Steve Hillage has been reaching for the cosmos with his music since the 1960s. For the past few decades, he’s done so with a Steinberger L series as his primary instrument. Photo by Peter Hart
Steve Hillage belongs to an extremely exclusive club. It is made up of guitarists who, after six decades, are not only still recording and performing, but continue to evolve as players and artists. Really, outside of Jeff Beck and John McLaughlin, what other guitarists from the ’60s stand with Hillage in releasing new music that sounds, well, new? In System 7, his current duo with longtime partner Miquette Giraudy, the guitarist takes the echo effects that have been part of his sound since the invention of tape units and syncs their digital versions to programmed beats and synth arpeggios for music best described as “guitar meets EDM.” This is viewed by Hillage as part of a natural progression, which comes as no surprise since Hillage is considered one of the pioneers of progressive rock.
From his earliest school combos with keyboard player Dave Stewart (not of the Eurythmics) through bands like Khan and the highly respected prog stalwarts Gong, a stint as guitarist for Kevin Ayers, a live performance of Mike Oldfield’s Tubular Bells, and a solo career spanning over a dozen recordings, the London-born Hillage has been pushing the sonic limits of rock guitar. Yet, despite complex arrangements and swirling synths, Hillage’s music has never been your typical prog. On records like 1977’s Motivation Radio, 1978’s Green, and 1979’s Open, and especially his live recordings, his compositions embrace decidedly more “urban” rhythms than those of bands like Yes or ELP.
For his PG interview, the guitarist spoke about of his love of funky grooves, mind-altering substances, “glissando guitar,” and Searching for the Spark, a new 22-disc box set that includes a 188-page hardcover book chronicling his journey.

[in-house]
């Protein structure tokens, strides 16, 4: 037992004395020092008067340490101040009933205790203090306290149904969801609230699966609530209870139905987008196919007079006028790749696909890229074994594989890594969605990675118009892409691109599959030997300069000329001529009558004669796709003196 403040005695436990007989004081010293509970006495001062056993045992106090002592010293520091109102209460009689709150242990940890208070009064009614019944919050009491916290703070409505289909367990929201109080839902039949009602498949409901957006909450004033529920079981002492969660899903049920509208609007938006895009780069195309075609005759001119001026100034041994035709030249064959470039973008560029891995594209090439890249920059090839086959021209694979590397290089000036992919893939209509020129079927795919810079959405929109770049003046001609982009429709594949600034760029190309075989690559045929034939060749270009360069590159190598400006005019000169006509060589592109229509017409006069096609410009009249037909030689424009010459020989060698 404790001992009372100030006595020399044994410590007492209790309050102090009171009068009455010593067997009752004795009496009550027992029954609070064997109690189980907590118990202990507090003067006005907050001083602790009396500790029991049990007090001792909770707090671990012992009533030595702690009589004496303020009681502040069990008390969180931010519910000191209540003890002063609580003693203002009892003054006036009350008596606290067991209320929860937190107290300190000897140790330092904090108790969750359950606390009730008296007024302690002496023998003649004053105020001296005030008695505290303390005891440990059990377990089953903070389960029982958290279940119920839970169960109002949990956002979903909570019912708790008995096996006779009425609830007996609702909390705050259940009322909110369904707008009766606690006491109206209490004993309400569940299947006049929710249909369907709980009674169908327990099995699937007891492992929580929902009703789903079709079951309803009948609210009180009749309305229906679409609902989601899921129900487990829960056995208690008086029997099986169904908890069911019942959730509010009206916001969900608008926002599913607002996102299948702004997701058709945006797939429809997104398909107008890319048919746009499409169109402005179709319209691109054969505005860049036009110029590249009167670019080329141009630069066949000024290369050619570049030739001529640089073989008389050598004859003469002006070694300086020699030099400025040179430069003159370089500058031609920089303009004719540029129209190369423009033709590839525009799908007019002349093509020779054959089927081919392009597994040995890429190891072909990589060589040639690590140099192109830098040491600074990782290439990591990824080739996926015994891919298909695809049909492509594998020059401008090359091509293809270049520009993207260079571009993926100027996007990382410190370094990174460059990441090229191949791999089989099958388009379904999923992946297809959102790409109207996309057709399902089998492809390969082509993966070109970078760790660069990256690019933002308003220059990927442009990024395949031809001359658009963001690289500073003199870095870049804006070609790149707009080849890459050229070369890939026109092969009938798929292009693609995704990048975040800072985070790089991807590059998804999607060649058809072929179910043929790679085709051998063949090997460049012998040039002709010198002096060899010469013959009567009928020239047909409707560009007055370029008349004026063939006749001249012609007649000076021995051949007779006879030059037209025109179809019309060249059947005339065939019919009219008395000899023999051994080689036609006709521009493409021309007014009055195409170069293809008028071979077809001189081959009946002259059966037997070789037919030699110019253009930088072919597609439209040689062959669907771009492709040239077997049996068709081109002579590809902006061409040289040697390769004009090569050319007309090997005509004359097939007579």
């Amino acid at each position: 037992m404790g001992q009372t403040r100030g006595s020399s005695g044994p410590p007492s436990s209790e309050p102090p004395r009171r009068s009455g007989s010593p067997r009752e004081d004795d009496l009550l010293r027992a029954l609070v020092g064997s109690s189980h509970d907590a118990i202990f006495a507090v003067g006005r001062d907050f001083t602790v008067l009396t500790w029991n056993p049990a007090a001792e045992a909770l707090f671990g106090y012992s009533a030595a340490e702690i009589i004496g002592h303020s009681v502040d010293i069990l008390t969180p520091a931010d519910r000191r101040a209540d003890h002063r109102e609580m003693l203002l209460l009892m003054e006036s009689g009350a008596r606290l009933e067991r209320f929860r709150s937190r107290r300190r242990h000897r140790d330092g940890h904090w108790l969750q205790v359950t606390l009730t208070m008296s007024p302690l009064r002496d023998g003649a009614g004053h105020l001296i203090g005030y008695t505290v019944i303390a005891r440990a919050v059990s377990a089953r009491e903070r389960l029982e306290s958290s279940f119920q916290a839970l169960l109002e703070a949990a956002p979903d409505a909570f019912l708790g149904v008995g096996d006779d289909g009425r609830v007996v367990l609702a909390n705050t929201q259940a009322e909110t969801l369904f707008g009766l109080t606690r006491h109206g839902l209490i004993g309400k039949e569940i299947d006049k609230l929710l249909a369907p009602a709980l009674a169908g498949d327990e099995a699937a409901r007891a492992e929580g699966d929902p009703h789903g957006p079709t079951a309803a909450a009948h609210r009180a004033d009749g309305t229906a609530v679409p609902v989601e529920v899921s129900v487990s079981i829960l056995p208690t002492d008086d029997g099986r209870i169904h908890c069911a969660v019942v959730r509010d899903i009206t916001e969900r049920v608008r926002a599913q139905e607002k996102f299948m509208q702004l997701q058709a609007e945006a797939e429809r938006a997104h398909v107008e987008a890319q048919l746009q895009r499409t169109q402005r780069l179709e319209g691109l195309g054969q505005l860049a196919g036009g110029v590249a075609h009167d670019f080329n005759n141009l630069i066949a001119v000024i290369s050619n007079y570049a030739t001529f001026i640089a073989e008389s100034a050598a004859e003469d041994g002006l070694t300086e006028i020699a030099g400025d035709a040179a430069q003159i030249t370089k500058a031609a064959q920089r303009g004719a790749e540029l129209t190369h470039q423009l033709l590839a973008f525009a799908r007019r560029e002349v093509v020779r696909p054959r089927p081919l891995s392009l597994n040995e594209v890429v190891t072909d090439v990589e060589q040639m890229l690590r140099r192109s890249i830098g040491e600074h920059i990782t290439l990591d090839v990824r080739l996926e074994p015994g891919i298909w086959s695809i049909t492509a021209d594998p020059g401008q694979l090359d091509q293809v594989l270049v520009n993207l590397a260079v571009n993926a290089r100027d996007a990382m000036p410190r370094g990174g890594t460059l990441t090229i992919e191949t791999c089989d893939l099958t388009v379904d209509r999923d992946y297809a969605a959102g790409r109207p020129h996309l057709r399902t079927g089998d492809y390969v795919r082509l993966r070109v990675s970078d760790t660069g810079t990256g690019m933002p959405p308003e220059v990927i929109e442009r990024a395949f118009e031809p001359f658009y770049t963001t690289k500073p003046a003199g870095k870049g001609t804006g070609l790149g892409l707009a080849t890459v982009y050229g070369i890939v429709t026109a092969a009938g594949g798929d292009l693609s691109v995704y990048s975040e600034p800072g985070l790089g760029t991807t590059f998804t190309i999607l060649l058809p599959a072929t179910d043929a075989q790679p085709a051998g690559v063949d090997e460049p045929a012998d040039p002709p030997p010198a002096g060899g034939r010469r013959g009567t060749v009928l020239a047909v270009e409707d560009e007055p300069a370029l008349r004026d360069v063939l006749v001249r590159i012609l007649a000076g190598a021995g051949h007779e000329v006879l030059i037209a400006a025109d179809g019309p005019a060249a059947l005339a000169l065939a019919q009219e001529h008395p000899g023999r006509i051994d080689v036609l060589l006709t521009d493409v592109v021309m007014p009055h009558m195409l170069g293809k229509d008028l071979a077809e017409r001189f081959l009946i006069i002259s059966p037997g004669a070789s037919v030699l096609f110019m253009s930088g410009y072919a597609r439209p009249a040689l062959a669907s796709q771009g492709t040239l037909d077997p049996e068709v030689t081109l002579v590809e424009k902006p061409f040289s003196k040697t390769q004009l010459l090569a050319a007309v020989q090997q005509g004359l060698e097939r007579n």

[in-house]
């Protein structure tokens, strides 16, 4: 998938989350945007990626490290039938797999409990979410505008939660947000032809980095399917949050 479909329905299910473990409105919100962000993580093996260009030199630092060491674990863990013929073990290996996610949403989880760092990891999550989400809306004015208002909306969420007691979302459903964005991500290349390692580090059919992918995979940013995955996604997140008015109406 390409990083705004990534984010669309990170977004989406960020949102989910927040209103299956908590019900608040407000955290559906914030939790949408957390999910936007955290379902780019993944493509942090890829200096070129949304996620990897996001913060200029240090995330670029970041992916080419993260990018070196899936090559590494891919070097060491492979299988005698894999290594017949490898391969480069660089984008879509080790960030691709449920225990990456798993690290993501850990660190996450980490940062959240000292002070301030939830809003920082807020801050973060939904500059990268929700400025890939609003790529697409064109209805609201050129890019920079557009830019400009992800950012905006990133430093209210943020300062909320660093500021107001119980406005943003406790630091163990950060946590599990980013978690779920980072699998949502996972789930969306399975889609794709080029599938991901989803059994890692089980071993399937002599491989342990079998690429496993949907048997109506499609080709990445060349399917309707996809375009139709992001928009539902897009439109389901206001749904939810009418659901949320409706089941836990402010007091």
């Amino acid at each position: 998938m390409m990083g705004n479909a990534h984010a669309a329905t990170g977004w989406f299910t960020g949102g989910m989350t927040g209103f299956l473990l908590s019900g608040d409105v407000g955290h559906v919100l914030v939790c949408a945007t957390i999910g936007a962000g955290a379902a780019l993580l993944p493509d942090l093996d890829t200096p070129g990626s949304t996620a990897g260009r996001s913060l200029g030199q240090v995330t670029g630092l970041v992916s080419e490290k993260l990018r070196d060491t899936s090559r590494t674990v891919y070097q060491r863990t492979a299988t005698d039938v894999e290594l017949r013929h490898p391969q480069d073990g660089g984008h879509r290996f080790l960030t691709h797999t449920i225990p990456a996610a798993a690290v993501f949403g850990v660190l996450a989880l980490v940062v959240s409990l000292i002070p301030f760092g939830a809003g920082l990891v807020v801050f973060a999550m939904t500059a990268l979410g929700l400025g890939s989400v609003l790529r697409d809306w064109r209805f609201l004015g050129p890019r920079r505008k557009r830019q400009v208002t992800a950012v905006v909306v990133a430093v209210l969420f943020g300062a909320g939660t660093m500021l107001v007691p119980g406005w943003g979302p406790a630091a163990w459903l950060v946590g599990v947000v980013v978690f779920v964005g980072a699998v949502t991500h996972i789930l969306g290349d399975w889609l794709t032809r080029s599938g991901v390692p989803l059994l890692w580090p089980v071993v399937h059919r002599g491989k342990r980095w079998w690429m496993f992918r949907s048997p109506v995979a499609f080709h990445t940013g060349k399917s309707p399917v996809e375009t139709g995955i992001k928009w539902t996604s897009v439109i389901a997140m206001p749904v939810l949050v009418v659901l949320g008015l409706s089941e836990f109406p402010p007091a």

What first drew you to the guitar?
I was listening to the Shadows and Lonnie Donegan. I decided I wanted to play the guitar, got obsessed with it, and made life difficult for my parents until they eventually got me one at age 9. After a couple of years, I started taking it quite seriously.
Did you take any formal lessons?
At about 15, I took classical guitar lessons. When you play classical style, you hold the guitar differently with both your right and left hands. I decided that wasn’t for me. I went more for the rock way of playing with a plectrum. The useful thing I learned from classical guitar lessons was to read and write music. That has come in quite handy when I have done complex arrangements.
Which guitarists influenced you when you were starting out?
I became a complete sucker for the blues guitar sound with distortion and sustain when it appeared. My big guitar influences became Eric Clapton—particularly from the time he was with John Mayall—Peter Green, and Jeff Beck. But my absolute number one influence was Jimi Hendrix, who I was fortunate to see live on several occasions.
How did your guitar style evolve?
A significant thing was picking up a John Coltrane record with the song “My Favorite Things” on it. I started transcribing sax phrases to the guitar. Coltrane used what I later discovered was the Lydian mode. I started learning about the Lydian mode and then about the Phrygian mode, which is more Oriental. A lot of my compositions are in the Mixolydian mode. The next big technical progression was working with my friend Dave Stewart. [Editor’s note: Initially this was in the bands Uriel, Egg, and Khan, starting in the late ’60s.] We became interested in different time signatures and chord changes. I started trying to make my modal, bluesy guitar playing fit. That was the music I was hearing in my head.